The Saab Sonett at the head of this post and below is my 1973 Sonett III from 1977.  It was my third car purchased after a 1969 MG Midget and a 1972 Datsun 1200.  I bought the Saab at my first duty assignment out of tech school in the US Air Force. It is the car I took my future wife home in the first time I met her, the car I taught her to drive in, and a car I had many wonderful experiences driving, camping in, and caring for.  From the photos you might not think it was well cared for, but all I could afford at the time was a Kodak 110 instamatic, so the pictures don’t do the car justice.

1973 Saab Sonett III rear view.
1973 Saab Sonett III rear view.

At one time Saab was primarily an aircraft manufacturer and that fact was heavily used in their advertising.  The picture of a Sonett with a Saab jet sitting behind it.  The Sonett II and III were produced between 1966 and 1974 and 10,219 of them were produced and a subset of that total of 8,368 Sonett IIIs were manufactured between 1970 and 1974.  The first Saab Sonett IIs had a 841cc three cylinder, two stroke engine that would run on ordinary fuel.  From 1967 to 1971 they were powered with a 1.5 liter Ford V4 engine and they have always been front wheel drive.  The V4 engine produced a whopping 65bhp.  In 1971 the displacement increased to 1.7 liters and the engine produced 75bhp and could now top 100mph, or by my speedometer at the time 105mph.   In 1970, Sergio Coggiola design of the Sonett III extended the fiberglass body of the Sonett II by five inches and used the original floorpan.  The Saab Sonett III was never succeeded by another sports car from Saab although they have had many fine sports sedans and coupes, not a car that completely embodies the qualities of a sports car like the Sonett.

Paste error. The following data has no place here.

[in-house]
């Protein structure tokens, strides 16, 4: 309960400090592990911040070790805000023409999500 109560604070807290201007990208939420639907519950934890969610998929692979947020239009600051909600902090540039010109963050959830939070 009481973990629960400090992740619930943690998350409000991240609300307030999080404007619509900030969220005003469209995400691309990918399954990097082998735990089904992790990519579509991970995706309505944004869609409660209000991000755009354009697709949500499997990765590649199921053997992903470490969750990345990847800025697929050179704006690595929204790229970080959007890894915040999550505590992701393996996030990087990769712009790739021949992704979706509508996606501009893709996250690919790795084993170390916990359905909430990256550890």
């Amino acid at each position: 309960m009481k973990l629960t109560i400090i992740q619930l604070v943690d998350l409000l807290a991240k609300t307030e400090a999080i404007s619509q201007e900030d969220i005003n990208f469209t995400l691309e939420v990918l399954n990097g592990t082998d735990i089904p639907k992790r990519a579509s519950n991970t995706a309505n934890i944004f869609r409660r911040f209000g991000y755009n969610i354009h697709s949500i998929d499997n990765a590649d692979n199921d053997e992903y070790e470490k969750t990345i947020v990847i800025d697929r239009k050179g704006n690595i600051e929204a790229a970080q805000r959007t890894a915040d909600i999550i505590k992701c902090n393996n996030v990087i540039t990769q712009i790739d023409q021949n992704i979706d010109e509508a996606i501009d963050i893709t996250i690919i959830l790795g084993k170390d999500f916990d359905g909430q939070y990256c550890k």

First I wanted to make sure that you can get a Sonett for under $5000, so I went to Hagerty to see what the insurance marketplace values my pick at.  Here is what I found:

Saab Sonett III Value
Saab Sonett III Value from

So, as we can see…. you can get a condition 3 Sonett III for about $5k, but not a great one and you are going to have to negotiate a good deal.

Looking at the same chart it looks like the Sonett III values have actually stayed flat or even gone down in recent years.

Has the market stayed flat because so many Sonett III were made?  Well, in 1967 Porsche made 4141 901 models of various variants, many more than Saab made of Sonett III in any one year and the Porsche 901 models have skyrocketed in recent years.  And of course there are so many stories of cars collected at moon high prices because of their rarity.   It seems that the Saab Sonett III was never a highly desirable car, it was a nitch car, or curiosities at best in terms of value.

I’ll probably still buy another Sonett II or III eventually, mostly out of the feelings I have about them from my great experiences, but based on what I found out, I won’t be recommending them to my friends instead of a good mutual fund.  DON’T BUY!!!  (for a great investment anyways).